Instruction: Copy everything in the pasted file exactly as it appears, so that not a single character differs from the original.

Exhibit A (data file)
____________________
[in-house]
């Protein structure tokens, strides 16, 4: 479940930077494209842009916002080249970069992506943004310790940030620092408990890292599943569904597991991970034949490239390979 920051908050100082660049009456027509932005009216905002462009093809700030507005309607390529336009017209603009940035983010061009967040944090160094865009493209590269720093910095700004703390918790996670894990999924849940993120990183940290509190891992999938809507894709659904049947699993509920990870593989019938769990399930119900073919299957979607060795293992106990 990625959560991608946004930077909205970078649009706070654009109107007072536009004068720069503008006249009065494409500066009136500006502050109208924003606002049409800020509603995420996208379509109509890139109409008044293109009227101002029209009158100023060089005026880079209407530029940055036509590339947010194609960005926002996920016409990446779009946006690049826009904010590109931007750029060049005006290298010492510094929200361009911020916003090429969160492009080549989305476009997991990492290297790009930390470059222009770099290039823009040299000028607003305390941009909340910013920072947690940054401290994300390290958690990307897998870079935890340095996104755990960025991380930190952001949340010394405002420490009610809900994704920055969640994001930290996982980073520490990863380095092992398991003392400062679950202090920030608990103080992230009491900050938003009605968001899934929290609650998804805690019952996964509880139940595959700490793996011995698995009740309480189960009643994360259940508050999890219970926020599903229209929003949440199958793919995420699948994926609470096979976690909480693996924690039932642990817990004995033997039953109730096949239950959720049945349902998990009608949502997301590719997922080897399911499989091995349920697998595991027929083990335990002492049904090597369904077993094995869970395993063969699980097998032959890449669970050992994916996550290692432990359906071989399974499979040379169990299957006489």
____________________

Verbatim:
[in-house]
């Protein structure tokens, strides 16, 4: 479940930077494209842009916002080249970069992506943004310790940030620092408990890292599943569904597991991970034949490239390979 920051908050100082660049009456027509932005009216905002462009093809700030507005309607390529336009017209603009940035983010061009967040944090160094865009493209590269720093910095700004703390918790996670894990999924849940993120990183940290509190891992999938809507894709659904049947699993509920990870593989019938769990399930119900073919299957979607060795293992106990 990625959560991608946004930077909205970078649009706070654009109107007072536009004068720069503008006249009065494409500066009136500006502050109208924003606002049409800020509603995420996208379509109509890139109409008044293109009227101002029209009158100023060089005026880079209407530029940055036509590339947010194609960005926002996920016409990446779009946006690049826009904010590109931007750029060049005006290298010492510094929200361009911020916003090429969160492009080549989305476009997991990492290297790009930390470059222009770099290039823009040299000028607003305390941009909340910013920072947690940054401290994300390290958690990307897998870079935890340095996104755990960025991380930190952001949340010394405002420490009610809900994704920055969640994001930290996982980073520490990863380095092992398991003392400062679950202090920030608990103080992230009491900050938003009605968001899934929290609650998804805690019952996964509880139940595959700490793996011995698995009740309480189960009643994360259940508050999890219970926020599903229209929003949440199958793919995420699948994926609470096979976690909480693996924690039932642990817990004995033997039953109730096949239950959720049945349902998990009608949502997301590719997922080897399911499989091995349920697998595991027929083990335990002492049904090597369904077993094995869970395993063969699980097998032959890449669970050992994916996550290692432990359906071989399974499979040379169990299957006489």